One thing I wrote a few days ago needed a fact check, I thought. I mean a reread. Since I wanted to say that Flaubert was granddaddy of the minimalists, I thought I should remind myself of what a minimalist was like. That word should be in quotations marks: “minimalist.” These labels quickly become useless.
I picked a book I hadn’t read for twenty-five years, Amy Hempel’s Reasons to Live (1985), an aesthetically coherent book of short stories that is probably less than a hundred pages all told. There are many steps between Hempel and Flaubert, but she writes as if she had read Sentimental Education and thought “Yes, like this, but just leave out the boring parts.” And she has very strong opinions about which parts those are. Most of ‘em, is her answer. Not necessarily the parts most other people find boring.
“In the Cemetery Where Al Jolson Is Buried,” Hempel’s most famous story, dives right in:
“Tell me things I won’t mind forgetting,” she said. “Make it useless stuff or skip it.”
I began. I told her insects fly through rain, missing every drop, never getting wet. I told her no one in America owned a tape recorder before Bing Crosby did. I told her the shape of the moon is like a banana – you see it looking full, you’re seeing it end on.
The narrator is visiting her friend in the hospital, distracting her from her imminent death with trivia, jokes, nothing with too much meaning. Hempel never specifies the friend’s illness. The important thing is that she, they, are young.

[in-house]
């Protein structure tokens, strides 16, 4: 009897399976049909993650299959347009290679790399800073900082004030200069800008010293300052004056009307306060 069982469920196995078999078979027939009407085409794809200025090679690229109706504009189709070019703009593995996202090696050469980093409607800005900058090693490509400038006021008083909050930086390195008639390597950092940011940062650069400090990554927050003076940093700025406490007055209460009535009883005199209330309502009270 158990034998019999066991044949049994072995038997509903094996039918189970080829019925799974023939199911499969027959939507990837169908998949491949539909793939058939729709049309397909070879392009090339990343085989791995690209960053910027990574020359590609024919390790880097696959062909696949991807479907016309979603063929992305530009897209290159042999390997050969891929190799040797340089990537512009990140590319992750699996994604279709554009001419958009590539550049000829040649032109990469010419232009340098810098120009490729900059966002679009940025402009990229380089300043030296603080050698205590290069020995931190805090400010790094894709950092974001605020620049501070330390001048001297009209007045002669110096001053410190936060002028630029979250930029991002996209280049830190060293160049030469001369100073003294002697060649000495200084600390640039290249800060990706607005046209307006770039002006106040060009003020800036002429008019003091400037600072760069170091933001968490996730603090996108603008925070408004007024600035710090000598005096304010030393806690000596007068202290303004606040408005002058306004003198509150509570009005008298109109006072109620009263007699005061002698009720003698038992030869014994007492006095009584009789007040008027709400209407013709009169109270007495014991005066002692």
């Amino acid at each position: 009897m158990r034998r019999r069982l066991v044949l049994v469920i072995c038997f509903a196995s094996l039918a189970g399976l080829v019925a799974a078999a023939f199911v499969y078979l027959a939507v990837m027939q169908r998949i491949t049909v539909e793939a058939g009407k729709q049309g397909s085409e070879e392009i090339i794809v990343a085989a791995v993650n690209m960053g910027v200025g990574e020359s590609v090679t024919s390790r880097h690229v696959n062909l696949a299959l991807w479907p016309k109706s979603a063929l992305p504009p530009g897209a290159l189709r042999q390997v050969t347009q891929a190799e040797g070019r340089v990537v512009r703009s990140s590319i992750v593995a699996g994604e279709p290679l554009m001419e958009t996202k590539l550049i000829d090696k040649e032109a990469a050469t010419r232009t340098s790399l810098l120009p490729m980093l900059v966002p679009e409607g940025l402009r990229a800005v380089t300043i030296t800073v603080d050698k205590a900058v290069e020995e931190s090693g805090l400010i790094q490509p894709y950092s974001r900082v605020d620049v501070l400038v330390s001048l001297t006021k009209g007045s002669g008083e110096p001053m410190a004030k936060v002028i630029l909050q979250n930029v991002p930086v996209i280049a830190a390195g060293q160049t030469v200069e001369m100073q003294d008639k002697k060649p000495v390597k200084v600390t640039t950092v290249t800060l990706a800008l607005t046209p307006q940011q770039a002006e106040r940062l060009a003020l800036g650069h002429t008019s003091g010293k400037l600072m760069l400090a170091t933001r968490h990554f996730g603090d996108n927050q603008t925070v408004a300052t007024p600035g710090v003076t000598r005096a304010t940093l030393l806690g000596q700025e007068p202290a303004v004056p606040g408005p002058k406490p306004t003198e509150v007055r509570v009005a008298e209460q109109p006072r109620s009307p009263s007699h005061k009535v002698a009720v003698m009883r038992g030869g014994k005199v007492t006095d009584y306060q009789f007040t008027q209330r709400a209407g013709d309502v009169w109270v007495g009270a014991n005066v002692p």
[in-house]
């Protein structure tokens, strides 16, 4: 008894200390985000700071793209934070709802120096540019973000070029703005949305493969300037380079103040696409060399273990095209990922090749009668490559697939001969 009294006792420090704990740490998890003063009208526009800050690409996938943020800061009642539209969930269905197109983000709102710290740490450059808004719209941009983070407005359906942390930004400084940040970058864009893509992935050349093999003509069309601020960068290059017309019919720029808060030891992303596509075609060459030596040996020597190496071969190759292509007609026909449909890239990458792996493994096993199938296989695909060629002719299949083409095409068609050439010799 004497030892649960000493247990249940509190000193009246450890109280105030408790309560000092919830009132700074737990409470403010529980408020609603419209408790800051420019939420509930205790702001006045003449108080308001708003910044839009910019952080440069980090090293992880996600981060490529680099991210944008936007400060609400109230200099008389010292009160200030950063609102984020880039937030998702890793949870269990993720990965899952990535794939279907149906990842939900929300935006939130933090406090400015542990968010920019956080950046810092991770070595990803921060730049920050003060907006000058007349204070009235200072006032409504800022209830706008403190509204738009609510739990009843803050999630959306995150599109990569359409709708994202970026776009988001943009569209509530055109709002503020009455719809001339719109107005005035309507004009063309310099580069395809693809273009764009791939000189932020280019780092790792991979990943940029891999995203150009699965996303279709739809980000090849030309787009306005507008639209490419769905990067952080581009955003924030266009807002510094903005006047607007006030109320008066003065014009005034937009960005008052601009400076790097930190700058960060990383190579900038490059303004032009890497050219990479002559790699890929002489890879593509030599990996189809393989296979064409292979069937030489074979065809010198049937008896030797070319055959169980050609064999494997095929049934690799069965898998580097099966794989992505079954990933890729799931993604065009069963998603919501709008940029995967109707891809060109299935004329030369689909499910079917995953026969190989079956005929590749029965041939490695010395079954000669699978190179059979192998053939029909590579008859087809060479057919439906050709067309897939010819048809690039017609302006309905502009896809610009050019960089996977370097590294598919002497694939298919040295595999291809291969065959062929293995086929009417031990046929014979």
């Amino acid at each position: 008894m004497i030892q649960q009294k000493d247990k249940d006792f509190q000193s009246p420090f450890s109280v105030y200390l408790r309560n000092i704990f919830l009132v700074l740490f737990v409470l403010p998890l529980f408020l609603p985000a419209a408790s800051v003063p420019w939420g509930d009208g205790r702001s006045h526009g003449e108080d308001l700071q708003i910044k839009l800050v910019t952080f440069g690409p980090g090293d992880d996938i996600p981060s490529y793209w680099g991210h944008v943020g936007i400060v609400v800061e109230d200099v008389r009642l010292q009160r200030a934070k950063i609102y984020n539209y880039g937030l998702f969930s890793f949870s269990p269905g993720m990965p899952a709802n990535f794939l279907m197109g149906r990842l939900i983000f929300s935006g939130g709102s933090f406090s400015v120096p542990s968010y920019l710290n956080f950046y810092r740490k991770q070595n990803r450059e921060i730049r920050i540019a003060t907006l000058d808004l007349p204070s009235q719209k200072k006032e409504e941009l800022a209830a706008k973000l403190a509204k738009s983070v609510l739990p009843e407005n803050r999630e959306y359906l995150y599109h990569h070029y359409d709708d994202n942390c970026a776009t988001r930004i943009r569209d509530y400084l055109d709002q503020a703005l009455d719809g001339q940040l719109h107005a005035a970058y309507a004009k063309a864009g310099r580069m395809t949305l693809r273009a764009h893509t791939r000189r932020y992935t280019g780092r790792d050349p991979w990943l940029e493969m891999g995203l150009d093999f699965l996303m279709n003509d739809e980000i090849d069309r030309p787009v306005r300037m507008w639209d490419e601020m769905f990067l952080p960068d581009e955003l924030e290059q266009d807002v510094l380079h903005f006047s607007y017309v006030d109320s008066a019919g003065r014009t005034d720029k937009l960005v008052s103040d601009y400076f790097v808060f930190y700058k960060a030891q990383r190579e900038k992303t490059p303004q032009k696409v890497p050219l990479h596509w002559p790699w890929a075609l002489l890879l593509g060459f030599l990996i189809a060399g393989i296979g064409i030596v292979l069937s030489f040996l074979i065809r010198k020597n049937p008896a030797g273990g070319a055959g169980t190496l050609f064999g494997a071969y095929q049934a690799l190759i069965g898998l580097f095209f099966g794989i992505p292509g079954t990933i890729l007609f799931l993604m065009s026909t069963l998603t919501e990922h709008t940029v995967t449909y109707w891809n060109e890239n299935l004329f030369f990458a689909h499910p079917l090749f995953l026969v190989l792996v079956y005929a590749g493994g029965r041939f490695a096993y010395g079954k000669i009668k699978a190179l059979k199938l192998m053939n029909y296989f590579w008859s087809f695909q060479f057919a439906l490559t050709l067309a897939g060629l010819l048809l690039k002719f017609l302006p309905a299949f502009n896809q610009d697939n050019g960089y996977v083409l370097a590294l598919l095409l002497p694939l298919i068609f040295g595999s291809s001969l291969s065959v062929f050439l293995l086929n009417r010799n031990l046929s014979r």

The story of the hospital visit is almost the frame for the deeper story of the narrator’s boundless fear of her own death.
What seems dangerous often is not – black snakes, for example, or clear-air turbulence. While things that just lie there, like this beach, are loaded with jeopardy. A yellow dust rising from the ground, the heat that ripens melons overnight – this is earthquake weather.
The story, like most in the collection is full of stuff, the trivia, details about the hospital, the patient’s routine, the activity on the beach (the stories are all in southern California, where some hospitals have beaches), not just seemingly disconnected as in Flaubert’s fiction but deliberately disconnected. Hempel has to simulate randomness. The punchline, or perhaps hinge of the story:
On the morning she was moved to the cemetery, the one where Al Jolson is buried, I enrolled in a “Fear of Flying” class. “What is your worst fear?” the instructor asked, and I answered, “That I will finish this course and still be afraid.”
The trivia was not just a little gift to a dying friend, but part of the way the narrator orders – disorders –the world. The miscellaneousness of the world is life. The narrator – and the writer – somehow pulls this material into some sort of meaningful shape.
The next story makes the idea even more explicit. “Beg, Sl Tog, Inc, Cont, Rep,” seeming gibberish that comes from non-metaphorical patterns for knitting (“Begin, slip together, increase, continue, repeat”), although the metaphor for Hempel’s art is if anything too blunt.
I wait for Dale Anne in the room with the patterns. The songs in these books are like lullabies to me.
K tog rem st. Knit together remaining stitches.
Cast off loosely.
Now that last line, that is a long ways from Flaubert.